Stupidity in the Age of Coronavirus
An interview with research expert Tony Cardinale
Photo by Andrej Lišakov on Unsplash
“I’m not a scientist, but…”
… I know that we’re in the midst of a f**king pandemic. And the scientists are the ones who saw it coming. The scientists are the ones who can save us.
Unfortunately, the Electoral College doesn’t believe in math, and so we somehow ended up with a President who views science and “known facts” with an unhealthy dose of skepticism.
To survive this Trump Plague, we’re going to need expertise, professionalism and a basic level of competence. We’re also going to need citizens who are willing to take this deadly virus seriously. Because — NEWSFLASH: Going to church is not the answer right now. If you don’t believe me, stay the F home for five minutes and read the news in the Christian Post.
Last month, I wrote about how Trump and his pals at Fox News had actually made Americans more stupider as the COVID-19 virus spread across America. And then some of them even started suggesting that we kill off all the grandparents so we can all get back to work quicker.
“How can we be this stupid in an age when our phones are so smart,” I asked myself? For answers, I turned to research expert Tony Cardinale, who I recently noticed tweeting some interesting new research that addresses this very issue.
Here’s what he told me:
Tell us about yourself and what you’re doing related to the 2020 election.
I run American Insight & Strategy. We conduct research on the emotional needs of Americans, and we use the new insights from that work to help media companies, brands and political leaders understand better how to change minds and behavior. We’re completing our second annual VoterDNA study right now, which we use to identify the emotional fault lines that decide elections.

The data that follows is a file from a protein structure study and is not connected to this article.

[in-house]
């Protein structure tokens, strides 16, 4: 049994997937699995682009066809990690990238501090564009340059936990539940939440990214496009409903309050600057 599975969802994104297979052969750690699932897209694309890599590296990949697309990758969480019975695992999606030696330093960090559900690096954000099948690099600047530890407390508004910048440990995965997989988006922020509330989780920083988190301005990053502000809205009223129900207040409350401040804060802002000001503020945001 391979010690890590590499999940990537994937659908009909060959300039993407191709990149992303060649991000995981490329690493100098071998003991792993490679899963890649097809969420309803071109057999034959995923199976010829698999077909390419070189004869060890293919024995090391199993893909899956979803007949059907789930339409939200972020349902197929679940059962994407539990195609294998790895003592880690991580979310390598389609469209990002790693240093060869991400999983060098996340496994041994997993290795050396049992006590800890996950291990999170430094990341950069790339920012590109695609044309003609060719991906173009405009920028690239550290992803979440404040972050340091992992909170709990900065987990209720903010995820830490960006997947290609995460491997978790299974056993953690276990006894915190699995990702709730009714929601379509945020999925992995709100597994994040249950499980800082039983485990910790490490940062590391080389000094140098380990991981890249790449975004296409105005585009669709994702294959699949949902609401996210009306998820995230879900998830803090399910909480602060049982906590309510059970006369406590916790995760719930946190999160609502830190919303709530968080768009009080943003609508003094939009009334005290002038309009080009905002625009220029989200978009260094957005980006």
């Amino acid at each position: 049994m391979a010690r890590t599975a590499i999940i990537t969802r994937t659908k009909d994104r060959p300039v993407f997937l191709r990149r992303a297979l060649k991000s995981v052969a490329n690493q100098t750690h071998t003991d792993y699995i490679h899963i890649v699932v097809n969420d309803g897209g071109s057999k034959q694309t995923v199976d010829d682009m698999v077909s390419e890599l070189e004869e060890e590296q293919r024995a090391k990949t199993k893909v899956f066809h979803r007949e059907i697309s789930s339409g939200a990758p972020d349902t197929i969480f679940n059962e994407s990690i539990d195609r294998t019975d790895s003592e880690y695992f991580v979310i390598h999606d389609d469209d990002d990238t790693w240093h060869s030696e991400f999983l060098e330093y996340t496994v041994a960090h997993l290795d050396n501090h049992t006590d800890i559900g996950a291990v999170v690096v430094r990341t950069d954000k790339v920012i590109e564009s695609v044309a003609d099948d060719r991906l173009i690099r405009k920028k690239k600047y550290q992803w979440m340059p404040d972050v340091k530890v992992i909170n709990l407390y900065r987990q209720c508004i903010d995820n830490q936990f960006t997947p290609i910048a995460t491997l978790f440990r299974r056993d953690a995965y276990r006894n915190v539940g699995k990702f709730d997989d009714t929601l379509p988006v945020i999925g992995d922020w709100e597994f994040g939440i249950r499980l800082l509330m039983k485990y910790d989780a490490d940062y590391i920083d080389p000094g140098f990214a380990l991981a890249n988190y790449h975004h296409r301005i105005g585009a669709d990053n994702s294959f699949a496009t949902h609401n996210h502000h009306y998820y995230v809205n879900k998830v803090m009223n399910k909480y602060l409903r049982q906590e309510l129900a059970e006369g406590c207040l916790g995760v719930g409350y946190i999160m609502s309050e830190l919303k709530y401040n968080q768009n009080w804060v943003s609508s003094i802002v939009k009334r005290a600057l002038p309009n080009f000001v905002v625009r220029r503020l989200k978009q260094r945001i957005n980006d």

What does your research show about the different attitudes between the parties regarding science and fact-based information as it relates to COVID-19?
I think many liberals would be surprised to learn there’s a lot of belief in pseudoscience at both ends of the political spectrum. Anti-vaxxers, for example, are pretty evenly spread among conservatives and liberals. What’s different is that political leaders and news organizations on the right often exploit that vulnerability to hokum, more than on the left.
So, in the case of views on vaccines, if you look at the political distribution of anti-vaxxers, there’d be no reason to believe they’d be concentrated in Fox News’ audience. But they are. There are more anti-vaxxers in the Fox News audience, proportionately, than CNN or MSNBC. Hannity viewers have the highest anti-vax profile among the nine primetime shows on the three cable news networks. They’re almost twice as likely as the average American to have strong anti-vaccine feelings (19% vs 11%).
Why would that be, if it isn’t explained simply by right versus left?
Well, there are sub-segments of right and left, and those sub-segments have different “emotional genes” if you will. There’s an emotional segment that we’ve been studying closely that has a “follower” profile that Fox News specializes in. Our working title for it is “Obedients.”
In each survey we ask Americans a fundamental question about democracy. We ask them to choose between two options: “The citizens’ role is to act as the president’s boss” and “It’s the president who should act as the boss.” Most Americans, including half of conservatives, choose the people. As Lincoln said, this is a nation of the people, by the people, for the people.